Effective communication: Bridging the gap with your tween/teen

Navigating tween and teenagehood is just as tough on tweens and teens as it is on you.

WORDS: Madhavi Nawana Parker, Positive Minds Australia

Hormones (theirs) – maybe yours too 😉 fluctuate, moods wobble, and the impulsivity and emotionality of toddlerhood can return with a bang. Add body image, friendship challenges, expectations at school increasing and trying to figure out who they are and where they belong, and it really is the perfect storm. There’s so much happening under the bonnet isn’t there?

Here are 8 practical ways you can support them, and yourself through this stage.

  1. Be realistic. Accept the inconsistencies of parenting. On some days, you’re going to nail it, on others you won’t. The same goes for your child. Our worst parenting happens when our expectations are higher than our ability to meet them. Take your foot off the accelerator, slow down and let go of any expectation to know what to say and do at every turn.  No one knows, not even the parenting experts (trust me). The moment you let go of unrealistic expectations, you will find the most wonderful freedom to love, connect and communicate with your child, and that’s where the sweet stuff happens, promise.
  1. Don’t believe all your thoughts. When you catch yourself thinking, ‘I don’t know what I’m doing,’ or ‘I have no idea how to handle this,’ don’t fall into the trap of believing every word your mind thinks. When your confidence is low, and fear is at the forefront, you can’t think straight, and your communication skills go out the window.
  1. How you communicate matters far more than having exactly the right words to say. Trying to think of what’s right to say for every mishap, will burn you out pretty quickly. Forget the script. The best communication is not necessarily what you say, it’s how you say it and how connected you are while you say it. Meet them where they’re at. Show love and compassion. Speak their language and don’t baby them. Aim for high quality conversations, often. Talk about everyday low stake topics to strengthen that connection. Through that foundation, the high stakes conversations will be far more powerful.
  1. Acknowledge your child’s need for space and privacy. When they’re little, all they want is to be where you are. All you want when they’re little, is just a dash of space and privacy. As children enter the pre-teen and teen years, they start the search for their identity and carry an inherent need to feel independent and capable, without you. You start seeing less of them. They disappear off into their rooms, seeking out their own company and the company of their peers. While you don’t want them spending hours and hours alone, warmly communicate that you understand their needs and also want to stay connected with them. Ask how and when you can help them get enough time alone, without them disconnecting from your family.
  1. Smile and delight in their presence. This developmental stage can certainly have its challenges. We can find ourselves caught up in setting boundaries, supporting them emotionally or responding to troubling behaviour. Your smile the moment they walk through the door, no matter what else might be going on says, ‘I’m so happy you’re here,’ ‘you are seen and valued’ and is a powerful force of communication.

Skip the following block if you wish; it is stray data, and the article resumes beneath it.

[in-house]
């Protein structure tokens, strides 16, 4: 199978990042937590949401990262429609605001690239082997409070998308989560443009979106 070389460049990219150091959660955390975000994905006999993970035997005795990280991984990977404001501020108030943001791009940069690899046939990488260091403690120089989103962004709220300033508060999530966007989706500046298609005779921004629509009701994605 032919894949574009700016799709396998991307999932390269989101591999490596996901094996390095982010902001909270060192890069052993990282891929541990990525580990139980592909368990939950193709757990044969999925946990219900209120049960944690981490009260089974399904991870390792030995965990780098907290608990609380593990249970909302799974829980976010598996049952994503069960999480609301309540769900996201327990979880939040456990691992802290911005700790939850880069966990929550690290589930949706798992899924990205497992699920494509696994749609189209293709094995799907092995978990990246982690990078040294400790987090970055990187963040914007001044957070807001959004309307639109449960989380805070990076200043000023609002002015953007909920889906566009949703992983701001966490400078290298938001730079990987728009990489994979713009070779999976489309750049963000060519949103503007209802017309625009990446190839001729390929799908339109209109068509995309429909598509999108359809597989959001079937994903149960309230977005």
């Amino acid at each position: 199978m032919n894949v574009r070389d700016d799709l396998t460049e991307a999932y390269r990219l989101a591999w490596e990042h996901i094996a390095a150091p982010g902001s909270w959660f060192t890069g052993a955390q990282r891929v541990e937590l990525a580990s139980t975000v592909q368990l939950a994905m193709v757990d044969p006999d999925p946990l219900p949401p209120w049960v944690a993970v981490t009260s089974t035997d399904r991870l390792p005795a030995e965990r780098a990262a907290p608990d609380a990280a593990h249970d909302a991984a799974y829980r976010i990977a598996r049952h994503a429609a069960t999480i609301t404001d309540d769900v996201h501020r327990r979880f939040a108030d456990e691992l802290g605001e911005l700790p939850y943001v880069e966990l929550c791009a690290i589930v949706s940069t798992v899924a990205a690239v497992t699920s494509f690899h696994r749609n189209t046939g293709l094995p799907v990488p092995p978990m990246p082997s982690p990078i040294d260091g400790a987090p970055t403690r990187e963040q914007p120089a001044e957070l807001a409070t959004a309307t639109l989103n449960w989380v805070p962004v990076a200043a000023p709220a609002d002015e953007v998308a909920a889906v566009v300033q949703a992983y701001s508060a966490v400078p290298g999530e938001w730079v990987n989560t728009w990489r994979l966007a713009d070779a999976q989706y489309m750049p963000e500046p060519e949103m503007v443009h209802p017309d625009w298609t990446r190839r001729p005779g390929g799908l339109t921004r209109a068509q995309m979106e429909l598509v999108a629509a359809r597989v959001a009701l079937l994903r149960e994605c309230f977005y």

1. Pick your battles. Tweens and teens can be particularly emotional and defensive while their brain goes through all the necessary changes. They want to believe they are capable and knowledgeable about how to live their life. Stick to your values and keep boundaries tight around respectful behaviour, without pointing out everything they’re doing wrong. Focus more on what they are doing right, their strengths and what you love and appreciate about them. Agree to disagree when its safe, healthy, and possible. Your relationship along with an open line of communication is vital and sometimes that means backing down, being flexible and compromising. 
  1. Try and listen without judgement. Reflect with empathy. This age group thrives on feeling heard, as they navigate who they are and what they believe in, independent of their family. They need to know, even if they have different views and values, they are still connected to you and deeply valued, as they are. They are not necessarily after advice like they used to be, so if in doubt, ask, ‘would you like advice or do you want me to just listen?’
  1. Be brave, maintain healthy limits and don’t be afraid to say, ‘no.’ A child being mad at you for having boundaries isn’t a reason to remove the boundary or get slack on it. Yes, they’ll make you feel terrible and maybe even tell you you’re the meanest parent on the earth. They say that kind of thing when they don’t get what they want. I assure you; they need your unconditional love, communication, and presence way more than anything. When you deliver boundaries warmly and respectfully, they are far more likely to listen. Through your modelling, they learn to set limits on themselves, when they no longer live with you and the guidance of your family’s moral compass.


The moment you let go of unrealistic expectations, you will find the most wonderful freedom to love, connect and communicate with your child, and that’s where the sweet stuff happens.

Parents, so much of what we get tangled up in the everyday pressures of family life, won’t matter a year from now…maybe not even a week from now. Our children need someone to talk to, who will listen. That person will always be the person who shows them compassion and support without judgement, and that wonderful person is you.

Love, Madhavi 

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